For see, the winter is past,
the rains are over and gone.
The flowers appear on the earth,
the time of pruning the vines has come,
and the song of the dove is heard in our land.
The fig tree puts forth its figs,
and the vines, in bloom, give forth fragrance.
Arise, my beloved, my beautiful one,
–Song of Songs 2:11-13
Dearest kindred souls,
I am finally starting to catch up with myself after a few very full weeks. You mean, your online Abbess gets busy and overwhelmed too? Yes, indeed. Sometimes it is impossible to avoid the demands of life, especially when you make a decision to sell all your worldly belongings and move an ocean away.
This is why the monk path is so important to me.
I get to practice over and over again being present in the midst of what is happening right now. I get to make choices about whether to respond from an overwhelmed, anxious, or numb place, or whether to take deep breaths and bring myself fully present to this moment here and now. I get to choose whether to commit to one more thing in my life or release what drains my energy. I get to take responsibility for all the ways I say yes and no. I make time each morning for stillness and reflection no matter what is happening around me. I return again and again to the radical and humble act of doing less when everything around me is demanding more.
I continue to prepare for this grand adventure ahead (moving to Vienna, for those of you who didn't know). I have been keenly aware of how this adventure stirs anxiety in others ("Are you really giving up all of your stuff?" "Is your husband really quitting his job in this economy?" "You mean you're going to dip into your savings account to make this work?" and so on – insert your own inner voice here). I hear the gasps from other book-lovers when I report that I sold nearly a thousand books to a dear friend from college who runs a used bookstore. I can see eyes widen as I describe the process of selling most of our furniture and getting ready to sell the home we love in a city we adore.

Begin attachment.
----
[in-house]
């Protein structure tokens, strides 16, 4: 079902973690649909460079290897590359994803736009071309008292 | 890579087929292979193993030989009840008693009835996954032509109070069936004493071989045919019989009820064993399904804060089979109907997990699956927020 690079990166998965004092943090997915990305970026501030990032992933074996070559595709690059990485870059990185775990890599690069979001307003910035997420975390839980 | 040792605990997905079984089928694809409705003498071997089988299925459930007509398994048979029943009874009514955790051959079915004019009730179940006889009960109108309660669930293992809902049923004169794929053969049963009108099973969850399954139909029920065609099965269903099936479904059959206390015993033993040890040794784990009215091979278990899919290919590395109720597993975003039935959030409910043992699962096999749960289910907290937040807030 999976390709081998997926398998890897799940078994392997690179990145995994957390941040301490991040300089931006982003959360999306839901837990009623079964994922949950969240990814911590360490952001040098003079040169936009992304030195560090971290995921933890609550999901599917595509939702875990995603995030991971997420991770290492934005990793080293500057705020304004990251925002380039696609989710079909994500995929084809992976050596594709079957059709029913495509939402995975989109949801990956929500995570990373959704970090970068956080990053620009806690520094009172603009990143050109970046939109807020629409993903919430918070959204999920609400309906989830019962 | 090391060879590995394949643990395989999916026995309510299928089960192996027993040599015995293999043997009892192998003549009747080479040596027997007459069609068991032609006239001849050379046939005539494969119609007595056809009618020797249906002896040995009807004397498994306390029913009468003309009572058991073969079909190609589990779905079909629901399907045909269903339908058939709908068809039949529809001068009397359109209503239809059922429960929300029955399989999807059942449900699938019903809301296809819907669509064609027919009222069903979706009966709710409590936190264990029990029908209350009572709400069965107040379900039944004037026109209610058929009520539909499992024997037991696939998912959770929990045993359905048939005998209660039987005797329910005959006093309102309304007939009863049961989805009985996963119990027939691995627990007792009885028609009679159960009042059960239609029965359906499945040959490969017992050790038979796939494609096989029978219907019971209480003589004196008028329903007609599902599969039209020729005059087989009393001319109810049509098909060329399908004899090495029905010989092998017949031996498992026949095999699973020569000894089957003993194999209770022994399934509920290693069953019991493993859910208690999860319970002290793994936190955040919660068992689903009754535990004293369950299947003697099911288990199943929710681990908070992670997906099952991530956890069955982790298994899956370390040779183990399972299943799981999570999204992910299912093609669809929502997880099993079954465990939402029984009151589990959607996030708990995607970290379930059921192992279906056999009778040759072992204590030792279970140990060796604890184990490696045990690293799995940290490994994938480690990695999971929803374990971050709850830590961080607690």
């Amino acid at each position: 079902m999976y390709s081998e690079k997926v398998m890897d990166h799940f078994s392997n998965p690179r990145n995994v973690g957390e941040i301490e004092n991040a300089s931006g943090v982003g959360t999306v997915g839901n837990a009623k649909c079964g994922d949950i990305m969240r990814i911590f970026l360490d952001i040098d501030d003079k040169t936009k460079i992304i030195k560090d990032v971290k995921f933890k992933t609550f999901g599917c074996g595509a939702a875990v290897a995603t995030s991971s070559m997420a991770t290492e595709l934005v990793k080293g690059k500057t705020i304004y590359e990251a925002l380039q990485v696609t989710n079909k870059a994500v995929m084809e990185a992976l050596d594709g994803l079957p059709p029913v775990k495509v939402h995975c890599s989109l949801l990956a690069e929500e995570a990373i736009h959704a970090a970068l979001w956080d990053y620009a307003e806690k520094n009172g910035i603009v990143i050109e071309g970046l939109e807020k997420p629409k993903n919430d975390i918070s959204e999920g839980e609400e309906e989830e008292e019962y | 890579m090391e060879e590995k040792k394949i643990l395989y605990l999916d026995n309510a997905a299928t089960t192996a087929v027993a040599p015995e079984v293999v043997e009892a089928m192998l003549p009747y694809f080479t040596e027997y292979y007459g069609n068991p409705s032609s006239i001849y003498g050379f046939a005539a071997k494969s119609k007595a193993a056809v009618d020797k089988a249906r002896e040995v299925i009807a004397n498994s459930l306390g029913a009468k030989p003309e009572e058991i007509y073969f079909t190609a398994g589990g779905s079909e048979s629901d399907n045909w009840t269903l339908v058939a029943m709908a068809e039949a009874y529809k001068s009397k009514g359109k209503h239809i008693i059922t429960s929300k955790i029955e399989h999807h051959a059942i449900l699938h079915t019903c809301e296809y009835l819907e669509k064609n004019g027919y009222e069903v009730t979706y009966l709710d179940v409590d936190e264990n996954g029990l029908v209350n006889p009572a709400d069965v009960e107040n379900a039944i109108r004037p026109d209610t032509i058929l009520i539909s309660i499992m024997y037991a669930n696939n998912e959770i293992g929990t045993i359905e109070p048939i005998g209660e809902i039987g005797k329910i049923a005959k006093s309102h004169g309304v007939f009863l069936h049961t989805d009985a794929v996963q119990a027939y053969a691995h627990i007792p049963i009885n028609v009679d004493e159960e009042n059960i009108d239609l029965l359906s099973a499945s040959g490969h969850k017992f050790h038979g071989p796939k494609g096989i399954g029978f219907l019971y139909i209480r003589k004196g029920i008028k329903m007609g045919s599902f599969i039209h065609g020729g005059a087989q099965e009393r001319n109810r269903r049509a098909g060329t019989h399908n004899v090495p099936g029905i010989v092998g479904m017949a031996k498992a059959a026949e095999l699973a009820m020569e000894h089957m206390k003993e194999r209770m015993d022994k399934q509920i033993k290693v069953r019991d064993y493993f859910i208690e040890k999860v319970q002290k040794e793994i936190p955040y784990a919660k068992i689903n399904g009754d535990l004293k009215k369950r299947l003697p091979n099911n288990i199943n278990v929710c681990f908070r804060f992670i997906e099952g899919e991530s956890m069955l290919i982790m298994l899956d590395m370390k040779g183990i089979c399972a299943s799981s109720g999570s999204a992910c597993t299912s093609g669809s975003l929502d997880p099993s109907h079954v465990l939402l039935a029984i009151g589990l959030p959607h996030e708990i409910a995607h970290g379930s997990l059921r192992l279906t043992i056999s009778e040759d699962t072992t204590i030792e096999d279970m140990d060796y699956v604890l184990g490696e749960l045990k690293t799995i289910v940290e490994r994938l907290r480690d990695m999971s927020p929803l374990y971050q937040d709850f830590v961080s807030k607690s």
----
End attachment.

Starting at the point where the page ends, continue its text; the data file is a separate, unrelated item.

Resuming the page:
And yet, what I see under the anxiety is a widening of possibility in the hearts of others. It helps to open a new door inside ("You mean I could consider making the sacrifices necessary to go on my own grand adventure?") Yes, most definitely. And know that your great dreams will look completely different from mine. What is demanded of you in service of those dreams will be different as well.
I hear things like "I could never give up my books, my stuff, my journals, my secure job. . .etc." And perhaps that is true, maybe you aren't even being called in this direction. But maybe, just maybe, holding so tightly to things is an excuse for you to not follow the call which simultaneously instills fear and trembling in your heart, but makes your heart race with delight and excitement.
Two years ago, living abroad felt like just a tiny glimmer of possibility, a little flutter in my heart, one of those things I would like to do "someday." As I have shared before, there are so many moments that have led up to this decision. In February my husband found out that the curriculum at the high school where he teaches would be completely changing. He has been ready for a sabbatical for some time, a renewal of perspective, and this was just the push he needed to step away from a full-time job with benefits in a terrible economy. But there were so many other seeds already planted. And I can see the shift in him already as he gives himself permission to imagine spending this next year writing, studying German, and listening for what is next in his life for work.